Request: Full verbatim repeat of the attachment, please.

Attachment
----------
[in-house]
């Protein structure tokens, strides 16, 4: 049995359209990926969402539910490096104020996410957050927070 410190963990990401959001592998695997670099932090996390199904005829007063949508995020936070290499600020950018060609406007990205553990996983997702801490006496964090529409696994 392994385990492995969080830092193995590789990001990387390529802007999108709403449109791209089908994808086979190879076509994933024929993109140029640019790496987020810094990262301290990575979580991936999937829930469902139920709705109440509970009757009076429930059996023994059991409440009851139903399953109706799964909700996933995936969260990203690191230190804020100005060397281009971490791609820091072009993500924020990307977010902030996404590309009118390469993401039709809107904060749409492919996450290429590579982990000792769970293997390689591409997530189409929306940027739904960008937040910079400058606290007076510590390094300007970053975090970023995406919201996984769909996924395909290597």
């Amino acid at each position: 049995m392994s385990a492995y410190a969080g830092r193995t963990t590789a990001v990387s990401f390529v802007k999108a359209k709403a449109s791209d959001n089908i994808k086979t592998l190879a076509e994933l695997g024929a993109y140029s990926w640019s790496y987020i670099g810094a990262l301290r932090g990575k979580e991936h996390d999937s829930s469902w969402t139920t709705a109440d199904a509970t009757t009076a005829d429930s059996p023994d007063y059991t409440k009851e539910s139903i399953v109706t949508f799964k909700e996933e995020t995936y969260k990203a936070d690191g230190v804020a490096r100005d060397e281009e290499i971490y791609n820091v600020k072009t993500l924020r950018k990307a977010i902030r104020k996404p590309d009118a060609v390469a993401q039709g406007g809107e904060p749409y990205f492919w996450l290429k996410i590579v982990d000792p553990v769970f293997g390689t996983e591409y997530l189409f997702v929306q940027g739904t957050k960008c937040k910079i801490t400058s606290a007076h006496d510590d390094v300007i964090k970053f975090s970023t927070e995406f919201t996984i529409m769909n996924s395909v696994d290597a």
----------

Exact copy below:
[in-house]
């Protein structure tokens, strides 16, 4: 049995359209990926969402539910490096104020996410957050927070 410190963990990401959001592998695997670099932090996390199904005829007063949508995020936070290499600020950018060609406007990205553990996983997702801490006496964090529409696994 392994385990492995969080830092193995590789990001990387390529802007999108709403449109791209089908994808086979190879076509994933024929993109140029640019790496987020810094990262301290990575979580991936999937829930469902139920709705109440509970009757009076429930059996023994059991409440009851139903399953109706799964909700996933995936969260990203690191230190804020100005060397281009971490791609820091072009993500924020990307977010902030996404590309009118390469993401039709809107904060749409492919996450290429590579982990000792769970293997390689591409997530189409929306940027739904960008937040910079400058606290007076510590390094300007970053975090970023995406919201996984769909996924395909290597």
């Amino acid at each position: 049995m392994s385990a492995y410190a969080g830092r193995t963990t590789a990001v990387s990401f390529v802007k999108a359209k709403a449109s791209d959001n089908i994808k086979t592998l190879a076509e994933l695997g024929a993109y140029s990926w640019s790496y987020i670099g810094a990262l301290r932090g990575k979580e991936h996390d999937s829930s469902w969402t139920t709705a109440d199904a509970t009757t009076a005829d429930s059996p023994d007063y059991t409440k009851e539910s139903i399953v109706t949508f799964k909700e996933e995020t995936y969260k990203a936070d690191g230190v804020a490096r100005d060397e281009e290499i971490y791609n820091v600020k072009t993500l924020r950018k990307a977010i902030r104020k996404p590309d009118a060609v390469a993401q039709g406007g809107e904060p749409y990205f492919w996450l290429k996410i590579v982990d000792p553990v769970f293997g390689t996983e591409y997530l189409f997702v929306q940027g739904t957050k960008c937040k910079i801490t400058s606290a007076h006496d510590d390094v300007i964090k970053f975090s970023t927070e995406f919201t996984i529409m769909n996924s395909v696994d290597a």